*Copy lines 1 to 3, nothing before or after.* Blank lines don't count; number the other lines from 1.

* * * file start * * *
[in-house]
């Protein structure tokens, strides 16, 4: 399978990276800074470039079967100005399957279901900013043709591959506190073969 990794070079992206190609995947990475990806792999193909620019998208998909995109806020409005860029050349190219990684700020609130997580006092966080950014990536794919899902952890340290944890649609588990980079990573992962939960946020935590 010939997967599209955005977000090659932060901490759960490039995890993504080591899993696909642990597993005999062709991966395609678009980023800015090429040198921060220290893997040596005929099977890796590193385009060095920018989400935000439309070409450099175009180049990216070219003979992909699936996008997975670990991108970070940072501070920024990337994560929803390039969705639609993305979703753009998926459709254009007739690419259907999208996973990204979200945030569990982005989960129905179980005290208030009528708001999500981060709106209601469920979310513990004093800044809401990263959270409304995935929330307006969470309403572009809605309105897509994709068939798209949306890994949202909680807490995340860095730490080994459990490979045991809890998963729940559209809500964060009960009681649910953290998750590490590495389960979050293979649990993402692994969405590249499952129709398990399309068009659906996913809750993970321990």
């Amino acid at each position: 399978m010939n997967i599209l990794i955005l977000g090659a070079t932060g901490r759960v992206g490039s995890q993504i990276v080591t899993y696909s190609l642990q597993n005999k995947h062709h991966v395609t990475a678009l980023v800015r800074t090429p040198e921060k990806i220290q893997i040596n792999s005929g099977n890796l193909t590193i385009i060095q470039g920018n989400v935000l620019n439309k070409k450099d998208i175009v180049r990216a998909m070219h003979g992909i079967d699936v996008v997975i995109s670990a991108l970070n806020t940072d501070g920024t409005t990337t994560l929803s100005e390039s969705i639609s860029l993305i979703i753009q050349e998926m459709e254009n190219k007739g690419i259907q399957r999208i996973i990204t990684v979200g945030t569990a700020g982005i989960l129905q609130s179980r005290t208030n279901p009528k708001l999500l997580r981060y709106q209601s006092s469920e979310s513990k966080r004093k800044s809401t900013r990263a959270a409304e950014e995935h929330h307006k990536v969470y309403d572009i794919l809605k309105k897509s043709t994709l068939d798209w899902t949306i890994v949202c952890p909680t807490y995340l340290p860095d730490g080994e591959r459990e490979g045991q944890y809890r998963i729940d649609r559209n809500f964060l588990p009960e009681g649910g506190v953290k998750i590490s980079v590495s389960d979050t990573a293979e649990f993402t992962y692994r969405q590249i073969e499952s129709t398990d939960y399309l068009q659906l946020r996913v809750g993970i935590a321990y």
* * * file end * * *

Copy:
[in-house]
């Protein structure tokens, strides 16, 4: 399978990276800074470039079967100005399957279901900013043709591959506190073969 990794070079992206190609995947990475990806792999193909620019998208998909995109806020409005860029050349190219990684700020609130997580006092966080950014990536794919899902952890340290944890649609588990980079990573992962939960946020935590 010939997967599209955005977000090659932060901490759960490039995890993504080591899993696909642990597993005999062709991966395609678009980023800015090429040198921060220290893997040596005929099977890796590193385009060095920018989400935000439309070409450099175009180049990216070219003979992909699936996008997975670990991108970070940072501070920024990337994560929803390039969705639609993305979703753009998926459709254009007739690419259907999208996973990204979200945030569990982005989960129905179980005290208030009528708001999500981060709106209601469920979310513990004093800044809401990263959270409304995935929330307006969470309403572009809605309105897509994709068939798209949306890994949202909680807490995340860095730490080994459990490979045991809890998963729940559209809500964060009960009681649910953290998750590490590495389960979050293979649990993402692994969405590249499952129709398990399309068009659906996913809750993970321990």
């Amino acid at each position: 399978m010939n997967i599209l990794i955005l977000g090659a070079t932060g901490r759960v992206g490039s995890q993504i990276v080591t899993y696909s190609l642990q597993n005999k995947h062709h991966v395609t990475a678009l980023v800015r800074t090429p040198e921060k990806i220290q893997i040596n792999s005929g099977n890796l193909t590193i385009i060095q470039g920018n989400v935000l620019n439309k070409k450099d998208i175009v180049r990216a998909m070219h003979g992909i079967d699936v996008v997975i995109s670990a991108l970070n806020t940072d501070g920024t409005t990337t994560l929803s100005e390039s969705i639609s860029l993305i979703i753009q050349e998926m459709e254009n190219k007739g690419i259907q399957r999208i996973i990204t990684v979200g945030t569990a700020g982005i989960l129905q609130s179980r005290t208030n279901p009528k708001l999500l997580r981060y709106q209601s006092s469920e979310s513990k966080r004093k800044s809401t900013r990263a959270a409304e950014e995935h929330h307006k990536v969470y309403d572009i794919l809605k309105k897509s043709t994709l068939d798209w899902t949306i890994v949202c952890p909680t807490y995340l340290p860095d730490g080994e591959r459990e490979g045991q944890y809890r998963i729940d649609r559209n809500f964060l588990p009960e009681g649910g506190v953290k998750i590490s980079v590495s389960d979050t990573a293979e649990f993402t992962y692994r969405q590249i073969e499952s129709t398990d939960y399309l068009q659906l946020r996913v809750g993970i935590a321990y």